Support For Watch-And Wait Strategy After Chemoradiotherapy For Rectal Cancer

Rectal cancer patients with a complete response to preoperative chemotherapy and radiation may be able to defer surgery

medwireNews: UK investigators believe a watch-and-wait strategy to reduce the use of surgery is feasible in patients with rectal adenocarcinoma without distant metastases who achieve a complete clinical response to chemoradiotherapy.

After a median of 33 months, local recurrence had occurred in 34% of 129 patients who were managed by watch and wait after preoperative treatment with 45 Gy of radiation and a concurrent fluoropyrimidine-based regimen. This gave a 3-year actuarial rate of 38%.

Moreover, the researchers note that patients who chose watch and wait had a significantly better 3-year rate of colostomy-free survival than those who underwent immediate surgery, at 74% versus 47%.

This translated to a 26% absolute difference in the number of patients who were able to avoid permanent colostomy, emphasize Andrew Renehan, from the University of Manchester, and co-authors in The Lancet Oncology.

Non-metastatic regrowth was treated with salvage surgery or radiotherapy in 88% of the 41 affected patients, prompting Rodrigo Oliva Perez, from the University of São Paulo School of Medicine in Brazil, to write in an accompanying comment that regrowth, “thought to be a potential disaster” and a “drawback” to the watch-and-wait strategy, is mostly contained within the rectal lumen and salvageable.

Indeed, in a matched analysis, the 3-year non-regrowth disease-free survival rate was a comparable 88% for 109 patients treated by the watch-and-wait strategy and 78% for 109 patients who underwent surgical resection after chemoradiotherapy.

There was also no significant difference in the 3-year overall survival rate between the matched watch-and-wait group and the surgery group, at 96% versus 87%.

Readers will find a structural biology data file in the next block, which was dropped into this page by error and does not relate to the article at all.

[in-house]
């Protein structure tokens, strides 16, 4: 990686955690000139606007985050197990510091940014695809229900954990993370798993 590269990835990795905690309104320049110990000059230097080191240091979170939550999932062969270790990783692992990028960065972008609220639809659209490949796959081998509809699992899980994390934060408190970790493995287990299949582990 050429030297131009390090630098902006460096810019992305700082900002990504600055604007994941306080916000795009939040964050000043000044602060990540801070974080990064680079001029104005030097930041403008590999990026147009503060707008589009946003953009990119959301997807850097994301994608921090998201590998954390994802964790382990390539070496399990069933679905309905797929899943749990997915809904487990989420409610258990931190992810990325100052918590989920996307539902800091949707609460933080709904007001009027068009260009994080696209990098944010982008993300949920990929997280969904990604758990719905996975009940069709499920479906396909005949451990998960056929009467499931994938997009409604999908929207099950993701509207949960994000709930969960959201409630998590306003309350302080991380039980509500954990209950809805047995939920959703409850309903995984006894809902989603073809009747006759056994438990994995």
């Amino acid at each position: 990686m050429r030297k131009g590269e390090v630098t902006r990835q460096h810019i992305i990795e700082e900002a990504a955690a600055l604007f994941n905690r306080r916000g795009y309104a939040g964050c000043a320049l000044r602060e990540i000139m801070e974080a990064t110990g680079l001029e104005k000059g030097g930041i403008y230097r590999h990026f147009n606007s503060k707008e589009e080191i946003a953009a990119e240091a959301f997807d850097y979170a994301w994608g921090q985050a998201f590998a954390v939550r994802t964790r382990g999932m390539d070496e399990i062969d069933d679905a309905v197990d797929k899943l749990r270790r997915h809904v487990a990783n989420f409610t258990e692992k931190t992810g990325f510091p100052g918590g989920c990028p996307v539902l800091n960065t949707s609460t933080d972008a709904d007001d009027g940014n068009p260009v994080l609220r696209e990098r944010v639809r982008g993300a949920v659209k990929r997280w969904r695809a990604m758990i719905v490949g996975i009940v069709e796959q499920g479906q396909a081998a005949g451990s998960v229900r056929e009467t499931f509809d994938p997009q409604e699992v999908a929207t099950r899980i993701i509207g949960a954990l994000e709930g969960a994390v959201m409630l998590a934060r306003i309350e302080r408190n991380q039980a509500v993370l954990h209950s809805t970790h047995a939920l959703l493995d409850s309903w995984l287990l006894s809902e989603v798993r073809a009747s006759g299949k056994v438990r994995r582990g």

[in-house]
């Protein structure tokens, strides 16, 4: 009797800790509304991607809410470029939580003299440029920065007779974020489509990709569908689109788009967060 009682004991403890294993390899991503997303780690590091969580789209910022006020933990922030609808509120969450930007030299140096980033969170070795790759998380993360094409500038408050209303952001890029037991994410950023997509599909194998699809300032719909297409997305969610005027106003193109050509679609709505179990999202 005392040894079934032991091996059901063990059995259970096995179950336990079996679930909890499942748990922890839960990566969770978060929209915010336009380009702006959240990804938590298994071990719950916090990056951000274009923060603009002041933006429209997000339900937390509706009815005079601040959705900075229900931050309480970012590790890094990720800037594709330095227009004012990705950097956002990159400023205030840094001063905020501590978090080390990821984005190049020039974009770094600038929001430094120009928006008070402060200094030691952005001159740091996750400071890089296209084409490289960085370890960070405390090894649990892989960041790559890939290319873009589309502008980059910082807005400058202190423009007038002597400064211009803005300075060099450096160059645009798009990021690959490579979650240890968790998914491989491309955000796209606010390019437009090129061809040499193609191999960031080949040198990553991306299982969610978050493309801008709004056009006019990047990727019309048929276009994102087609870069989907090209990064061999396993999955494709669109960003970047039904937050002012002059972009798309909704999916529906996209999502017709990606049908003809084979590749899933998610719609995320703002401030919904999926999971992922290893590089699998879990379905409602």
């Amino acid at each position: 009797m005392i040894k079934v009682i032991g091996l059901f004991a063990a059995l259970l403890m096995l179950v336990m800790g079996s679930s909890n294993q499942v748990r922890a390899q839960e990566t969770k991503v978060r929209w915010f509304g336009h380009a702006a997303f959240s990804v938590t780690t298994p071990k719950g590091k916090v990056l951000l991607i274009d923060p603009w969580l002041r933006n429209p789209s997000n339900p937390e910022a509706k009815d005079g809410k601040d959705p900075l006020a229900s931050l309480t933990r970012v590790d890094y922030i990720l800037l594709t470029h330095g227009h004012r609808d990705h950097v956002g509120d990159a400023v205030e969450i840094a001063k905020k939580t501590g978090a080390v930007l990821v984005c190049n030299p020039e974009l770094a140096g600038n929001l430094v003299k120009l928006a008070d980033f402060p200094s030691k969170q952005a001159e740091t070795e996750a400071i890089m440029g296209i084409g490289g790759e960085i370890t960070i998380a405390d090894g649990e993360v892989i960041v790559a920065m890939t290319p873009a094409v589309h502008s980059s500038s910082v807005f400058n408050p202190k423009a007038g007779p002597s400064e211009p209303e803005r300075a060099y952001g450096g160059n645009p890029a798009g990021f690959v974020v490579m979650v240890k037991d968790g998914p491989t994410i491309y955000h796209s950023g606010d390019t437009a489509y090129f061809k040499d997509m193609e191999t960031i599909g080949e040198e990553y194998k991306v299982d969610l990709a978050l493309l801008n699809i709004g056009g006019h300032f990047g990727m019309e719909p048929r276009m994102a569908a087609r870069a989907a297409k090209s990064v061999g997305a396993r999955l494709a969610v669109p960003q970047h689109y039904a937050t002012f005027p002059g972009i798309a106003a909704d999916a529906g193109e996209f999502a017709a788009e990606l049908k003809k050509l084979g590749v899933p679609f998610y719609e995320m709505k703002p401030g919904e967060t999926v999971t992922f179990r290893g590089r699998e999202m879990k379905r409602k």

Explaining that the propensity-score matched cohort study included patients treated at a tertiary centre and three neighbouring regional institutions, the team concludes: “In this study, oncological safety was achieved in a real-world multicentre setting, thus supporting the establishment of watch and wait with avoidance of major surgery as standard care.

“Future trials comparing multilevel radiotherapy doses or a radio-sensitising approach to enhance clinical complete response rates, while assessing patient preferences and trade-offs, are worth pursuing.”

References

Renehan AG, Malcomson L, Emsley R, et al. Watch-and-wait approach versus surgical resection after chemoradiotherapy for patients with rectal cancer (the OnCoRe project): a propensity-score matched cohort analysis. Lancet Oncol; Advance online publication 16 December 2015. DOI: http://dx.doi.org/10.1016/S1470-2045(15)00467-2

Perez RO. Complete clinical response in rectal cancer: a turning tide. Lancet Oncol; Advance online publication 16 December 2015. DOI: http://dx.doi.org/10.1016/S1470-2045(15)00487-8

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